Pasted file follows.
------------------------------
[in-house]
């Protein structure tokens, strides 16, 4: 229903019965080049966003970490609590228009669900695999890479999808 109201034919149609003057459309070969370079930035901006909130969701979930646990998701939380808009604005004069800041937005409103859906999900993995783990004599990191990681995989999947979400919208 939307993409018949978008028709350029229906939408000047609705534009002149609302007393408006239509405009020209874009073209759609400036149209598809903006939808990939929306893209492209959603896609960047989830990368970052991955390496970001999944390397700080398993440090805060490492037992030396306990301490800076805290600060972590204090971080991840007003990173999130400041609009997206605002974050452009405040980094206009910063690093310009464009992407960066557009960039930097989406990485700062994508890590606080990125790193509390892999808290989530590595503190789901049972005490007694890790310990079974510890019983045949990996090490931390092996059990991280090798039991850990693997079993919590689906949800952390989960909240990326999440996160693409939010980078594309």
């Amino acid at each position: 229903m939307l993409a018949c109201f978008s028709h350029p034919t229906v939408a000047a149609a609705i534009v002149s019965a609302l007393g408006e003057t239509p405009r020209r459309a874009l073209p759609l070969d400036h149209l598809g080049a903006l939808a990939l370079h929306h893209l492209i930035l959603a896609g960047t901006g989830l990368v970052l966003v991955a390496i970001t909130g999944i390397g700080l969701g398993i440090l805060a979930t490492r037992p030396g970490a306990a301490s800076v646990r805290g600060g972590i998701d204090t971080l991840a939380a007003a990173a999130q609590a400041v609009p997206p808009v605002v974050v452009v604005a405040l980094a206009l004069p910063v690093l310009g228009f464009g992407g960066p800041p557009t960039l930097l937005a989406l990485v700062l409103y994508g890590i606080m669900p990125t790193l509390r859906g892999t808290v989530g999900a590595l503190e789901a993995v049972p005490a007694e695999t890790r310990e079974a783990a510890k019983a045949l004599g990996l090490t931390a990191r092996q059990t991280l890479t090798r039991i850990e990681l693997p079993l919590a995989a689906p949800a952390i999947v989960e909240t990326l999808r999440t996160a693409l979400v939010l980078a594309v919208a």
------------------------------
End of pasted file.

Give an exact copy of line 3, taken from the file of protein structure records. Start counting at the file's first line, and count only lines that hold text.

């Amino acid at each position: 229903m939307l993409a018949c109201f978008s028709h350029p034919t229906v939408a000047a149609a609705i534009v002149s019965a609302l007393g408006e003057t239509p405009r020209r459309a874009l073209p759609l070969d400036h149209l598809g080049a903006l939808a990939l370079h929306h893209l492209i930035l959603a896609g960047t901006g989830l990368v970052l966003v991955a390496i970001t909130g999944i390397g700080l969701g398993i440090l805060a979930t490492r037992p030396g970490a306990a301490s800076v646990r805290g600060g972590i998701d204090t971080l991840a939380a007003a990173a999130q609590a400041v609009p997206p808009v605002v974050v452009v604005a405040l980094a206009l004069p910063v690093l310009g228009f464009g992407g960066p800041p557009t960039l930097l937005a989406l990485v700062l409103y994508g890590i606080m669900p990125t790193l509390r859906g892999t808290v989530g999900a590595l503190e789901a993995v049972p005490a007694e695999t890790r310990e079974a783990a510890k019983a045949l004599g990996l090490t931390a990191r092996q059990t991280l890479t090798r039991i850990e990681l693997p079993l919590a995989a689906p949800a952390i999947v989960e909240t990326l999808r999440t996160a693409l979400v939010l980078a594309v919208a």